I have always looked forward to mid-June when the Lupine in Maine come to life. Serious gardeners often disparage this hardy perennial for its ability to overwhelm a planned garden space. Me… I love the swaths of deep color that appear along the roadside at this time of year, and I have long been searching for a nice composition that includes these beautiful flowers.
On our camping trip to Acadia National Park this past weekend we spent a really nice evening, free from the already increasing crowds in Bar Harbor, along the quiet shore at Seawall. As we made our way past Southwest Harbor and through Manset, this pretty scene presented itself. Needless to say I started drooling, stopped the car and enjoyed the view.
A couple of years ago Lori and I wanted to add some color to the garden for when the snow melted in early spring, so we planted a ton of tulips in and around the house. When I say a ton, I mean a ton – we planted them everywhere! We figured the squirrels would get some, the frost would get some, and some just wouldn’t make it. And if by some chance they all made it, then great… we would have the most amazing springtime garden.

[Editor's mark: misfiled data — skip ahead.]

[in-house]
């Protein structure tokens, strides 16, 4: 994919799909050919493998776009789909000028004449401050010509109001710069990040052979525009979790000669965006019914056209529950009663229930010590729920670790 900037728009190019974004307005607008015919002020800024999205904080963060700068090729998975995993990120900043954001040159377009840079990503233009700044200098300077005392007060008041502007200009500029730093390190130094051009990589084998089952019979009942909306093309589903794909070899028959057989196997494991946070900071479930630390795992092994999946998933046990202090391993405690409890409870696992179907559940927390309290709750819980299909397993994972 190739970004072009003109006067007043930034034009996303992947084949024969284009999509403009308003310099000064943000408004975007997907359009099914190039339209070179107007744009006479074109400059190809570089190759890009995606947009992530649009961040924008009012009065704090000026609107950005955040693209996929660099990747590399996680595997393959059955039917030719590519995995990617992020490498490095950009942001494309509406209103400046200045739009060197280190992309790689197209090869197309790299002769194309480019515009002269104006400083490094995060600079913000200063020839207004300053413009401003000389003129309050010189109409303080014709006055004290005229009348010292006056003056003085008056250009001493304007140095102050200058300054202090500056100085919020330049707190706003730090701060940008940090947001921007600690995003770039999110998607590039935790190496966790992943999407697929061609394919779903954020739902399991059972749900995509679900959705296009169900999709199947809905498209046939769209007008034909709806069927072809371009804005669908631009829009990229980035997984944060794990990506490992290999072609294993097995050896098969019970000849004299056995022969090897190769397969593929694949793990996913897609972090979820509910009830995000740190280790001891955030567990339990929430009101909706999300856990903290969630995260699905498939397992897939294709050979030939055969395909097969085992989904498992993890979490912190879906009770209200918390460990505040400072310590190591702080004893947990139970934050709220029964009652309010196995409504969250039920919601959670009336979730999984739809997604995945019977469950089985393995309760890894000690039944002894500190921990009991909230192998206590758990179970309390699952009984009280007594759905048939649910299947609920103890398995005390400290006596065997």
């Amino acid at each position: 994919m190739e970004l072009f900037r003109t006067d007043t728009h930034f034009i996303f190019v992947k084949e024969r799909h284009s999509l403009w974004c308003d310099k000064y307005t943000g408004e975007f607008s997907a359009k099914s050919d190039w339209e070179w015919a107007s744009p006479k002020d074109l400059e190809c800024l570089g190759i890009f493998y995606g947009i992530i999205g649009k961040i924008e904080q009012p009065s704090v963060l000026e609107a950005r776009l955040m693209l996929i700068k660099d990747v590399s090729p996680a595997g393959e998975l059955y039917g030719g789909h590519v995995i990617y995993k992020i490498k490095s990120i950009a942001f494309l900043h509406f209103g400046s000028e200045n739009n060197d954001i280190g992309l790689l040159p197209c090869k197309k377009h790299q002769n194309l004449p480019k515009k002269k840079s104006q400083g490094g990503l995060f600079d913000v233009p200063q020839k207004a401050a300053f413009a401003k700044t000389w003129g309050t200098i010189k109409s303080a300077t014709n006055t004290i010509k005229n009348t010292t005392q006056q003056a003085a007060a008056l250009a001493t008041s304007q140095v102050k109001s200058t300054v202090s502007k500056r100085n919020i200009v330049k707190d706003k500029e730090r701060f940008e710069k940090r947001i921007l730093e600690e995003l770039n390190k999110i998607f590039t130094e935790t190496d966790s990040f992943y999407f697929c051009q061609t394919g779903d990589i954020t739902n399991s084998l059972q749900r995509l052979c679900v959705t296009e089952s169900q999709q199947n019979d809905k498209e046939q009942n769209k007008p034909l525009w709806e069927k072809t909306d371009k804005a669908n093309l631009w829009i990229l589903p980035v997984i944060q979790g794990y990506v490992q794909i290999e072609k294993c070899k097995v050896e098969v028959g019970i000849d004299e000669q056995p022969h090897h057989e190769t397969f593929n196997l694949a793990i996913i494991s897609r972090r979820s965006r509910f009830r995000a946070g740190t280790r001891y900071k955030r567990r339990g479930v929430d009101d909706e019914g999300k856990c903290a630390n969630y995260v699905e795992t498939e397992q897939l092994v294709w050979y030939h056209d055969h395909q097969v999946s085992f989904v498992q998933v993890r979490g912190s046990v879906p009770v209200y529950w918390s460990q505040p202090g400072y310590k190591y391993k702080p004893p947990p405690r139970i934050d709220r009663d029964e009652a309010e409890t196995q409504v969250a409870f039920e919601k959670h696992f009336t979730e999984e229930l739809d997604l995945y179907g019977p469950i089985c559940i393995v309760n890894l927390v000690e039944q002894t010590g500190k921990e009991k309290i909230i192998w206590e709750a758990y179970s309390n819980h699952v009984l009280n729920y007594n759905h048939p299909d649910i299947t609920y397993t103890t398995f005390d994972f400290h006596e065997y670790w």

That first spring was indeed pretty spectacular. We must have had close to one hundred tulips come up in all sorts of colors, and in all sorts of places we had forgotten we had even planted. Over the years though, fewer and fewer of them have survived the harsh Maine winters, and now there are only maybe twenty brightly colored blooms scattered around the yard.
There might not be as many of them, but those that have bloomed are no less beautiful. The reds, yellows and oranges are incredibly vibrant, and for us Mainers they are a very welcome sight as we ease out of another long winter. Stay tuned though… Lori and Sam have been doing some work on the front garden, and it is starting to take shape very nicely – I will post photographs soon.
Both of the images in this post are from the same group of tulips in the front yard from this evening. I moved the camera across the scene while the shutter was open for about half a second creating what is, for me, a very pleasing effect. See more images using this technique here.